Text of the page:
For the ocean tide load prediction the SPOTL routines [38] and the ocean load provider service [39] were used. The name of the SPOTL codes are: gr.mmmmmm.www.pnn,c[e|m], The mmmmmm string denotes the Earth model. The SPOTL uses three different Earth models, which are denoted namely the Gutenberg-Bullen Model A average Earth (gbaver) and two extreme models of the Earth's crust and mantle structure [40], one oceanic (gbocen) and one continental shield (gbcont). www denotes: Who computed the function: the source code is wef for W.E. Farrell [1], who computed and tabulated all Green functions. pnn denotes: 01 coarse grid; 02 fine grid (about 20 m for the innermost range) running to much closer to the center (about 100 m). The ce suffix denotes a reference frame with the center of mass of solid Earth and the cm a reference frame with the common center of mass of the load and the Earth.

For ocean load correction of strain data ten ocean tide models have been used with SPOTL, supplemented by the local model osu.mediterranean.2011: EOT11a [41], HAMTIDE11a [42], OSU.TPXO72atlas, OSU.TPXO72, TPX070 [43], DTU10 [44], CSR4.0 [45], FES2004 [46], FES95.2.1 [47], SCHW1 [48] and three other models were chosen from the Free Ocean Tide Loading Provider created by Scherneck and Bos (http://holt.oso.chalmers.se/loading/): FES2012 [49], FES2014b [50,51], GOT00.2 [52].

Without external forces the common centre of mass of oceans and the solid Earth will remain fixed in space. Since the ocean tides cause water mass displacements, its centre of mass moves periodically and it is compensated by an opposite motion of the centre of mass of the solid Earth. Accordingly, in these three cases the ocean load was calculated relative to the fixed common mass center of the ocean and the solid Earth and the moving center of mass of the solid Earth. In both cases the calculations were carried out using elastic [1] and visco-elastic Earth model STW105 [53].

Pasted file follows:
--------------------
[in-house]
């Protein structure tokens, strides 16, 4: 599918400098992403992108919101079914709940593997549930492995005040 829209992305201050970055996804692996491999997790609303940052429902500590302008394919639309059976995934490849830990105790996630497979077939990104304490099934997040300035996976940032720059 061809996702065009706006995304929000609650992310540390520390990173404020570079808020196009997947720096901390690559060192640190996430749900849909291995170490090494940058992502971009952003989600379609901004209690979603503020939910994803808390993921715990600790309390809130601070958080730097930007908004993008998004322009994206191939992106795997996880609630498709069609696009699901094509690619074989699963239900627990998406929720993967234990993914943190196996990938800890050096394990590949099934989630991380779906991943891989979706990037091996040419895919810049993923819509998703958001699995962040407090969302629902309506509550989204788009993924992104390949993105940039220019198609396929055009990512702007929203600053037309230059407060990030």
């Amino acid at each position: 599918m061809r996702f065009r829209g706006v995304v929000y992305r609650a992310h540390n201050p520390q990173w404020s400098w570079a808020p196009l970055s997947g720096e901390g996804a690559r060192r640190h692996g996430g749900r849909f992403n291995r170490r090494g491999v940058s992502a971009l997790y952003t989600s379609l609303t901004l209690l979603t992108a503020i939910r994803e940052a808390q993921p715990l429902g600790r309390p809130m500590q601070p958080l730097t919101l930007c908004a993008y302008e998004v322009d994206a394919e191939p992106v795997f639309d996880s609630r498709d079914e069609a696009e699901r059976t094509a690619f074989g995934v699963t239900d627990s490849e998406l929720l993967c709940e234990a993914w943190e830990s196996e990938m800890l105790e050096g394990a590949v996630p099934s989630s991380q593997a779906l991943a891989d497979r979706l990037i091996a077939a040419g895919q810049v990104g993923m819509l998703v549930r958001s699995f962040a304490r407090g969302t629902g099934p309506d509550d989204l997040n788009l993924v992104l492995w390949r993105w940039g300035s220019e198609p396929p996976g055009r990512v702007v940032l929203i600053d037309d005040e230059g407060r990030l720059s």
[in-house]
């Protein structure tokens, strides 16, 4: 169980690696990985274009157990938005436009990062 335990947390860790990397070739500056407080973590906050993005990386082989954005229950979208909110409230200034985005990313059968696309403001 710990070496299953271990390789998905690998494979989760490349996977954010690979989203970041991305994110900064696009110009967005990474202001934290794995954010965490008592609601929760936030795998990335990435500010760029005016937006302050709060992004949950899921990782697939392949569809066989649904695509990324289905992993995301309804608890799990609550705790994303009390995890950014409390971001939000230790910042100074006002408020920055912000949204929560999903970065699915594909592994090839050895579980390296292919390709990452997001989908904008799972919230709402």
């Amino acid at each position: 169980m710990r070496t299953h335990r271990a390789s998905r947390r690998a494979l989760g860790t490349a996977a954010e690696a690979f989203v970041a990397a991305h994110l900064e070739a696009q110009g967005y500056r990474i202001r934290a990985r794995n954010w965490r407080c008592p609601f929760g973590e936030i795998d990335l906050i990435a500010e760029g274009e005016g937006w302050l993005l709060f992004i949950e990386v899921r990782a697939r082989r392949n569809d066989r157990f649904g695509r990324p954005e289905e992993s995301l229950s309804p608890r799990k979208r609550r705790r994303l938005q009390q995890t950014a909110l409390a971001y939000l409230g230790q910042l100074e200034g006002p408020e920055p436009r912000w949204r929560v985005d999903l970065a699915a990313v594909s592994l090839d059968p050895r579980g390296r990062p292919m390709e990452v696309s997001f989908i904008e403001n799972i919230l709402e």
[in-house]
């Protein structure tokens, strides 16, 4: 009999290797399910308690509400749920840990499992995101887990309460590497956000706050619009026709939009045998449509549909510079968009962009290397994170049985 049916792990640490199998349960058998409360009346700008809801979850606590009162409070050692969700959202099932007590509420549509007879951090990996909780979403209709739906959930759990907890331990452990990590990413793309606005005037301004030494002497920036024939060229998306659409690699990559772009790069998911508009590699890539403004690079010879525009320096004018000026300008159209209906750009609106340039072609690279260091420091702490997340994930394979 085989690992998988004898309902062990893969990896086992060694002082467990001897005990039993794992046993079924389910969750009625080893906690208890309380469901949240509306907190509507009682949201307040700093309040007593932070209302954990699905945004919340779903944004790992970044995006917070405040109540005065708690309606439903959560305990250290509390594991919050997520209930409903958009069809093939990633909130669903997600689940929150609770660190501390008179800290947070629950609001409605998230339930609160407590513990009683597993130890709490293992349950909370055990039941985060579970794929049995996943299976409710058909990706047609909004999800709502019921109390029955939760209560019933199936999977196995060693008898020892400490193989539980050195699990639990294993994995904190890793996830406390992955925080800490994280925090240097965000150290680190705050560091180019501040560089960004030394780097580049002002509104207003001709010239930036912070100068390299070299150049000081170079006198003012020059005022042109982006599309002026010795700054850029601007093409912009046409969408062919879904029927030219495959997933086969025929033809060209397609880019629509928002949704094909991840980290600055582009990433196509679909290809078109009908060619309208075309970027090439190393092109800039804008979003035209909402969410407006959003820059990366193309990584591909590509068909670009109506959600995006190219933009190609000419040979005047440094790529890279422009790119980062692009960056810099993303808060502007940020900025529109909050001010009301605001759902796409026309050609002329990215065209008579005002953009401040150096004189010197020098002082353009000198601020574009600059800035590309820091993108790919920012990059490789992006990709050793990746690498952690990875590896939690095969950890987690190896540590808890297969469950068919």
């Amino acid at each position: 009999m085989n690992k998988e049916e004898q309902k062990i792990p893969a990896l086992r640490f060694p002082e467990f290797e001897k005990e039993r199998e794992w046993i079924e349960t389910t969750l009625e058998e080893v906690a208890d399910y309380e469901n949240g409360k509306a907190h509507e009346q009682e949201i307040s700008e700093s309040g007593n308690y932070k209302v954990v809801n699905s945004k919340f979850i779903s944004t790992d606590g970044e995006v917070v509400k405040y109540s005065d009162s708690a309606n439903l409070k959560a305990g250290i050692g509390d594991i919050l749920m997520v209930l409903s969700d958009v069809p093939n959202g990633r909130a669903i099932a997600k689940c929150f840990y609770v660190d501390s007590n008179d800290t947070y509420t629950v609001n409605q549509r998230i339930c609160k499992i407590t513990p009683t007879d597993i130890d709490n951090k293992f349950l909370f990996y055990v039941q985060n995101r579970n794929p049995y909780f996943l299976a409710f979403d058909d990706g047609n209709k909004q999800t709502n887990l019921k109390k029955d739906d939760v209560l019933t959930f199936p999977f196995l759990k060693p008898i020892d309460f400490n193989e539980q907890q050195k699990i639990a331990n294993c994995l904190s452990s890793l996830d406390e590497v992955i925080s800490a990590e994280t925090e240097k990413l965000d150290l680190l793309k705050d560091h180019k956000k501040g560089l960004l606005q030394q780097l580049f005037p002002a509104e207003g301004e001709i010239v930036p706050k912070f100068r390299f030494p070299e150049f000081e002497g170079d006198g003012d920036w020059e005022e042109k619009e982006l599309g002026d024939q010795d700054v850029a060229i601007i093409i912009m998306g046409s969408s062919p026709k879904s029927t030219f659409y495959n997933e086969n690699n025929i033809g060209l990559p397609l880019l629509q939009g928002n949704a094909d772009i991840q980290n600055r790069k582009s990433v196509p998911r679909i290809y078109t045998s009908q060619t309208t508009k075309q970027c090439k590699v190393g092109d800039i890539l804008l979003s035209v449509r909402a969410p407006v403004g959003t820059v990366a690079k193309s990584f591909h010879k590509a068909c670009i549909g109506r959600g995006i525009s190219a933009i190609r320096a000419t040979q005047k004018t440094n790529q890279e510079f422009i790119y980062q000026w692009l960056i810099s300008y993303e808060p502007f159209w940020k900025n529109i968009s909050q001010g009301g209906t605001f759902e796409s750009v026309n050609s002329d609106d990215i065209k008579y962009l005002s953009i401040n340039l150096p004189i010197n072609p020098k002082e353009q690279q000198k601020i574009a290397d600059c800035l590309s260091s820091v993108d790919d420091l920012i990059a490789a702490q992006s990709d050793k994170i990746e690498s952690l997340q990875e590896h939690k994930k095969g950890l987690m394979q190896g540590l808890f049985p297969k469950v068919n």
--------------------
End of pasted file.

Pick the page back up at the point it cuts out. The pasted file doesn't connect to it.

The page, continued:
The ocean loading correction (see Figure 1) was carried out according to Neumeyer, et al. [54]. The L amplitude and λ phase of the ocean tide load vectors were determined from the above-mentioned different ocean tide loading models and were subtracted from the observed strain tidal vectors (A→m(Am,αm)) in case of the O1, K1 and M2 tidal waves to obtain the corrected tidal strain vectors (Ac−→(Ac,αc)). The remaining residual X depends on the accuracy of the instrument calibration, the local effects, such as the cavity effect, the inaccurately corrected temperature, air pressure and on the accuracy of the ocean tide model.

Results of the tidal evaluation of the measured strain data in case of the tidal constituents O1, K1 and M2 without ocean tide loading corrections are shown in Table 1. In the SGO the obtained amplitude factors for the diurnal waves (O1, K1,) are about 0.5, half of the theoretical value, while for the semidiurnal wave M2 it is about 1. Table 2, Table 3, Table 4 and Table 5 show the amplitudes (L) and phases (λ) of the ocean tide load, the amplitudes (Ac) and phases (αc) of strain corrected for the ocean tide load, the amplitudes (X) and phases (ξ) of the residues and the corrected amplitude factors (ηc) in case of different Earth and global ocean tide loading models.